In 1823 Wöhler finished his study of medicine in Heidelberg at the laboratory of Leopold Gmelin, who arranged for him to work under Jöns Jakob Berzelius in Stockholm. Between 1825 and 1831, Wöhler taught and worked in Berlin.
Wöhler is regarded as a pioneer in organic chemistry as a result of his (accidential) synthesizing urea in 1828. Urea synthesis was integral for biochemistry because it showed that a compound known to be produced only by biological organisms could be produced in a laboratory, under controlled conditions, from inanimate matter. This in vitro synthesis of organic matter disproved a common theory (vitalism) about vis vitalis, a transcendent "life force" needed for producing organic compounds. In the year of his urea synthesis, Wöhler became professor at the age of 28.
at Eschersheim, near Frankfort-on-the-Main.
He taught chemistry from 1825 to 1831 at the Polytechnic School in Berlin; then till 1836 he was stationed at the Higher Polytechnic School at Cassel, and then he became Ordinary Professor of Chemistry in the University of Göttingen, where he remained till his death.
Until the year 1828 it was believed that organic substances could only be formed under the influence of the vital force in the bodies of animals and plants. It was Wöhler who proved by the artificial preparation of urea from inorganic materials that this view could not be maintained. This discovery has always been considered as one of the most important contributions to our scientific knowledge. By showing that ammonium cyanate can become urea by an internal arrangement of its atoms, without gaining or losing in weight, Wöhler furnished one of the first and best examples of isomerism, which helped to demolish the old view that equality of composition could not coexist in two bodies, A and B, with differences in their respective physical and chemical properties. Two years later, in 1830, Wöhler published, jointly with Liebig, the results of a research on cyanic and cyanuric acid and on urea. Berzelius, in his report to the Swedish Academy of Sciences, called it the most important of all researches in physics, chemistry, and mineralogy published in that year. The results obtained were quite unexpected, and furnished additional and most important evidence in favor of the doctrine of isomerism. In the year 1834, Wöhler and Liebig published an investigation of the oil of bitter almonds. They prove by their experiments that a group of carbon, hydrogen, and oxygen atoms can behave like an element, take the place of an element, and can be exchanged for elements in chemical compounds. Thus the foundation was laid of the doctrine of compound radicals, a doctrine which has had and has still the most profound influence on the development of chemistry--so much so that its importance can hardly be exaggerated. Since the discovery of potassium by Davy, it was assumed that alumina also, the basis of clay, contained a metal in combination with oxygen. Davy, Oerstedt, and Berzelius attempted the extraction of this metal, but could not succeed. Wöhler then worked on the same subject, and discovered the metal aluminum. To him also is due the isolation of the elements yttrium, beryllium, and titanium, the observation that silicium can be obtained in crystals, and that some meteoric stones contain organic matter. He analyzed a number of meteorites, and for many years wrote the digest on the literature of meteorites in the _Jahresbericht der Chemie_; he possessed, perhaps, the best private collection of meteoric stones and irons existing. Wöhler and Sainte Claire Deville discovered the crystalline form of boron, and Wöhler and Buff the hydrogen compounds of silicium and a lower oxide of the same element. This is by no means a full statement of Wöhler's scientific work; it even does not mention all the discoveries which have had great influence on the theory of chemistry. The mere titles of the papers would fill several closely-printed pages. The journals of every year from 1820 to 1881 contain contributions from his pen, and even his minor publications are always interesting. As was truly remarked ten years ago, when it was proposed by a Fellow of the Royal Society that a Copley Medal should be conferred upon him, "for two or three of his researches he deserves the highest honor a scientific man can obtain, but the sum of his work is absolutely overwhelming. Had he never lived, the aspect of chemistry would be very different from that it is now."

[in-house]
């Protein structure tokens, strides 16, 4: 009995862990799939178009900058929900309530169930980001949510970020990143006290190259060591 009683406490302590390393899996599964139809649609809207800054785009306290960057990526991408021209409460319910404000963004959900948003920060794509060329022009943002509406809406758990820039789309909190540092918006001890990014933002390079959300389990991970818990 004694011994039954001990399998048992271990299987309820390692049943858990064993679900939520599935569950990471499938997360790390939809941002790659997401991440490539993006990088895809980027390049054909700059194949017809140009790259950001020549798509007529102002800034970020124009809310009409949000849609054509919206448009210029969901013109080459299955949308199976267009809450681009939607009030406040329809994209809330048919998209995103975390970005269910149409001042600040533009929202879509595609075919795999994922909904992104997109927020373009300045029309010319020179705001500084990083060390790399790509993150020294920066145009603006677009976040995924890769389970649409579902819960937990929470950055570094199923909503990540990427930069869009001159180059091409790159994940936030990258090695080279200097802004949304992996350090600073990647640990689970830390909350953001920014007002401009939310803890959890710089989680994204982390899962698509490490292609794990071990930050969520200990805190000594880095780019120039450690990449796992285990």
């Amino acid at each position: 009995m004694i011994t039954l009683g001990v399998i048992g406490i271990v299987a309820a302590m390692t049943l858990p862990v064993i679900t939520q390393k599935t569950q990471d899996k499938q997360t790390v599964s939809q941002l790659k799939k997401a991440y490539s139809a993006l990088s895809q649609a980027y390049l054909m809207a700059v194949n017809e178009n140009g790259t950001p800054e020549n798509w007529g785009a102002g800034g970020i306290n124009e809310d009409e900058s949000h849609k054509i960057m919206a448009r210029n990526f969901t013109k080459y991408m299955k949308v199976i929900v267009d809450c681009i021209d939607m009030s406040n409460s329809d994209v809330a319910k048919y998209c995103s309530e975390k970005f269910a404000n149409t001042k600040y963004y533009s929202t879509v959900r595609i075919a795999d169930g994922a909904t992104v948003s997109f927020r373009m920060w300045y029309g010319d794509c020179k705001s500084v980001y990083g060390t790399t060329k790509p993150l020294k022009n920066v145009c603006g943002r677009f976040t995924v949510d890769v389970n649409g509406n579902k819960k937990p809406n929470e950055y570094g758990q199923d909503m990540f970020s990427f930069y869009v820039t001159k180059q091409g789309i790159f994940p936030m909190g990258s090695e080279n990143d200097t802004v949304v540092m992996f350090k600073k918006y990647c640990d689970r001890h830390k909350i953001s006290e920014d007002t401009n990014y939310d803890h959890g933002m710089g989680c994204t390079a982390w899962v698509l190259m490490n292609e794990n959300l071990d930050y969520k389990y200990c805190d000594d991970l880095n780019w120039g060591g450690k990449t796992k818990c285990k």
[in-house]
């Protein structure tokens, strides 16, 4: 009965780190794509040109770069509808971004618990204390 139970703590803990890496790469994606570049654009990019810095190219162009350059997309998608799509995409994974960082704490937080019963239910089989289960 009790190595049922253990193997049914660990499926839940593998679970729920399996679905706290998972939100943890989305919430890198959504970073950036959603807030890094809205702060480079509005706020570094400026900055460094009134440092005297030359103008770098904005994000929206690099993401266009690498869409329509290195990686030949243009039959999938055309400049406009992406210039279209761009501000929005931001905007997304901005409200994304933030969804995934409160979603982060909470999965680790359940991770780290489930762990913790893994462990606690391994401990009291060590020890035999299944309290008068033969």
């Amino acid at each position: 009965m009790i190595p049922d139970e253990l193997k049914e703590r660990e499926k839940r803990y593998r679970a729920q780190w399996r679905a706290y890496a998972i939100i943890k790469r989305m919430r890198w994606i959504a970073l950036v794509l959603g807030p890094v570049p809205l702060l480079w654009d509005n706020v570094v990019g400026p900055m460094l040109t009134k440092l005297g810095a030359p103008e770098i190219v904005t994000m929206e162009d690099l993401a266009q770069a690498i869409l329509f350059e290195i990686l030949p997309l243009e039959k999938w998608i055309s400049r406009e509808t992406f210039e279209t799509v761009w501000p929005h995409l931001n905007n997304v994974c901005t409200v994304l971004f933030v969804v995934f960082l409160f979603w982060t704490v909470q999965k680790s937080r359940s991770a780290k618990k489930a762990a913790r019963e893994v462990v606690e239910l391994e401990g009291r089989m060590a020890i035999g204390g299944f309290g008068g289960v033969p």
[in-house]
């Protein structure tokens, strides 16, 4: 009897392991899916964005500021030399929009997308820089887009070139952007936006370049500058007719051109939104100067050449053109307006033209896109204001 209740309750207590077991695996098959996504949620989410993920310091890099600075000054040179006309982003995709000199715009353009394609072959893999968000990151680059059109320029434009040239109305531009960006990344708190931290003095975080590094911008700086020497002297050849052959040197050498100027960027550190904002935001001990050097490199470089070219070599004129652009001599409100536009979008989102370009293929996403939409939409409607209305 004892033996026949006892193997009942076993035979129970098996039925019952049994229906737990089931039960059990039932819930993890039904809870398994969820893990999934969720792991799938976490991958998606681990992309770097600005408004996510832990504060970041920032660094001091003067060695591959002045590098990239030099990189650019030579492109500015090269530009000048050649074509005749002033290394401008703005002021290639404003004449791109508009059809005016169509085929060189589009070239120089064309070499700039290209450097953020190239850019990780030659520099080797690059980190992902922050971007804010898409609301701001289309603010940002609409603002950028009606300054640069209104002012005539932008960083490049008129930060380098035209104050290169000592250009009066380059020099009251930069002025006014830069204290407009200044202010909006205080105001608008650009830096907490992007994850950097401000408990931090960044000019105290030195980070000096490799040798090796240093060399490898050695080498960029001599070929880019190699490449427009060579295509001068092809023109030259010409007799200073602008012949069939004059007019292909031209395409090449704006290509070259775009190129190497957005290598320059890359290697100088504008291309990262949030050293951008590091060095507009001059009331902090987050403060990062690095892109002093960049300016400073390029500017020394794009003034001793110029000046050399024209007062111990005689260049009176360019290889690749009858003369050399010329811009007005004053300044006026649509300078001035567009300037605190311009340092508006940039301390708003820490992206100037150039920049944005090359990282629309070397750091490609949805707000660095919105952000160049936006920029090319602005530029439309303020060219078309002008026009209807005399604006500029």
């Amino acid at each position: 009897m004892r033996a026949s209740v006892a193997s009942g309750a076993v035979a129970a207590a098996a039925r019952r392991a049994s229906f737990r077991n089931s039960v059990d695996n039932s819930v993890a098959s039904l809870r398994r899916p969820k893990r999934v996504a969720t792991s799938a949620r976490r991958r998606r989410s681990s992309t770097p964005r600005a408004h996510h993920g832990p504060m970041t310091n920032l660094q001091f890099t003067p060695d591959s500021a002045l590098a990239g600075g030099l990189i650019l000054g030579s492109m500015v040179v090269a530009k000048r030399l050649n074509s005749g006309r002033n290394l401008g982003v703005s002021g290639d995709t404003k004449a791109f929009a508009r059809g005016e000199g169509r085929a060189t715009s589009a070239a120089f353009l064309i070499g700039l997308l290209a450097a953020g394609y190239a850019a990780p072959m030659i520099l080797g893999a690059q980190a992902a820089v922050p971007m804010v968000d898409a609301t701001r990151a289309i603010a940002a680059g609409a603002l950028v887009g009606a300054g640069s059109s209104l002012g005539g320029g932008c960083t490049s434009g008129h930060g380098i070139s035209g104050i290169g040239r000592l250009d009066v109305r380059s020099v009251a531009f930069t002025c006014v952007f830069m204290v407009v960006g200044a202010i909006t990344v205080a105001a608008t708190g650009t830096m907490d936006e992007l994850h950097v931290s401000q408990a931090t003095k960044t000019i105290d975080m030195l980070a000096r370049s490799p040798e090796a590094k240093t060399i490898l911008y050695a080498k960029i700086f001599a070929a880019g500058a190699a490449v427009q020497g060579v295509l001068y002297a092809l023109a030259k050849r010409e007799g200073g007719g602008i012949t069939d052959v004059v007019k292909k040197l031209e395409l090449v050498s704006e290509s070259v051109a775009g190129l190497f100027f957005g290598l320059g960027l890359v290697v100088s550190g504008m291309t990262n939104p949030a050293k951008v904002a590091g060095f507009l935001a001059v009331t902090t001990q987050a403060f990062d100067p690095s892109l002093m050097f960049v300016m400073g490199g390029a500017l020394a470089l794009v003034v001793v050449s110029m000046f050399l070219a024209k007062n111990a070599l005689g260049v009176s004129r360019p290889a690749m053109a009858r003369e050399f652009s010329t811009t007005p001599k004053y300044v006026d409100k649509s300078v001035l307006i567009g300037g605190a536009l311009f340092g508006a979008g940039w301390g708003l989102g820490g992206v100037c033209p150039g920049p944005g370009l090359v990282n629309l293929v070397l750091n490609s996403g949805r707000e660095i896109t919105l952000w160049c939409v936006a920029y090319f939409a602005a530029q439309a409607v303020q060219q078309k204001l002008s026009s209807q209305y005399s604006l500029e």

While sojourning at Cassel, Wöhler made, among other chemical discoveries, one for obtaining the metal nickel in a state of purity, and with two attached friends he founded a factory there for the preparation of the metal.
Among the works which he published were "Grundriss der Anorganischen Chemie," Berlin, 1830, and the "Grundriss der Organischen Chemie," Berlin, 1840. Nor must we omit to mention "Praktischen Uebringen der Chemischen Analyse," Berlin, 1854, and the "Lehrbuch der Chemie," Dresden, 1825, 4 vols.